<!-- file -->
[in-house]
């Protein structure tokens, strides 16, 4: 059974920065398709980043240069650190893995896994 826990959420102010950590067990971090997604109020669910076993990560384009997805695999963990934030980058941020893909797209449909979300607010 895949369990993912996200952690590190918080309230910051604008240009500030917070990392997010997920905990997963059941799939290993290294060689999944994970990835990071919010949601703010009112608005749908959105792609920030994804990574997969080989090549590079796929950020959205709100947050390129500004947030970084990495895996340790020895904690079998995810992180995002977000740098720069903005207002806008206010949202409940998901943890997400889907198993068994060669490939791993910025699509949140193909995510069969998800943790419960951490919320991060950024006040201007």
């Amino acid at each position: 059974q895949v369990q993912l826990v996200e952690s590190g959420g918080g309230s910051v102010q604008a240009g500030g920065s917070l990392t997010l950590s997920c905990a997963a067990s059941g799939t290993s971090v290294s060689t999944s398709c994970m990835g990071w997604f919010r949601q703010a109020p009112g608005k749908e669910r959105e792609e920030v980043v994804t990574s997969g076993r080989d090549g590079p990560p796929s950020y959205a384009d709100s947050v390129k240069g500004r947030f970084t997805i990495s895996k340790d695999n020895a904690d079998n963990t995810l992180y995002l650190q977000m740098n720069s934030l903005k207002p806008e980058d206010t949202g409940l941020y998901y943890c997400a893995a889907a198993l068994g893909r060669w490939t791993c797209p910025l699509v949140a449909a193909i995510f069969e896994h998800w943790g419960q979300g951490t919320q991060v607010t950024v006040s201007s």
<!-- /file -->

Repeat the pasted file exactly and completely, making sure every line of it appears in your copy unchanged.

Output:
[in-house]
């Protein structure tokens, strides 16, 4: 059974920065398709980043240069650190893995896994 826990959420102010950590067990971090997604109020669910076993990560384009997805695999963990934030980058941020893909797209449909979300607010 895949369990993912996200952690590190918080309230910051604008240009500030917070990392997010997920905990997963059941799939290993290294060689999944994970990835990071919010949601703010009112608005749908959105792609920030994804990574997969080989090549590079796929950020959205709100947050390129500004947030970084990495895996340790020895904690079998995810992180995002977000740098720069903005207002806008206010949202409940998901943890997400889907198993068994060669490939791993910025699509949140193909995510069969998800943790419960951490919320991060950024006040201007």
């Amino acid at each position: 059974q895949v369990q993912l826990v996200e952690s590190g959420g918080g309230s910051v102010q604008a240009g500030g920065s917070l990392t997010l950590s997920c905990a997963a067990s059941g799939t290993s971090v290294s060689t999944s398709c994970m990835g990071w997604f919010r949601q703010a109020p009112g608005k749908e669910r959105e792609e920030v980043v994804t990574s997969g076993r080989d090549g590079p990560p796929s950020y959205a384009d709100s947050v390129k240069g500004r947030f970084t997805i990495s895996k340790d695999n020895a904690d079998n963990t995810l992180y995002l650190q977000m740098n720069s934030l903005k207002p806008e980058d206010t949202g409940l941020y998901y943890c997400a893995a889907a198993l068994g893909r060669w490939t791993c797209p910025l699509v949140a449909a193909i995510f069969e896994h998800w943790g419960q979300g951490t919320q991060v607010t950024v006040s201007s």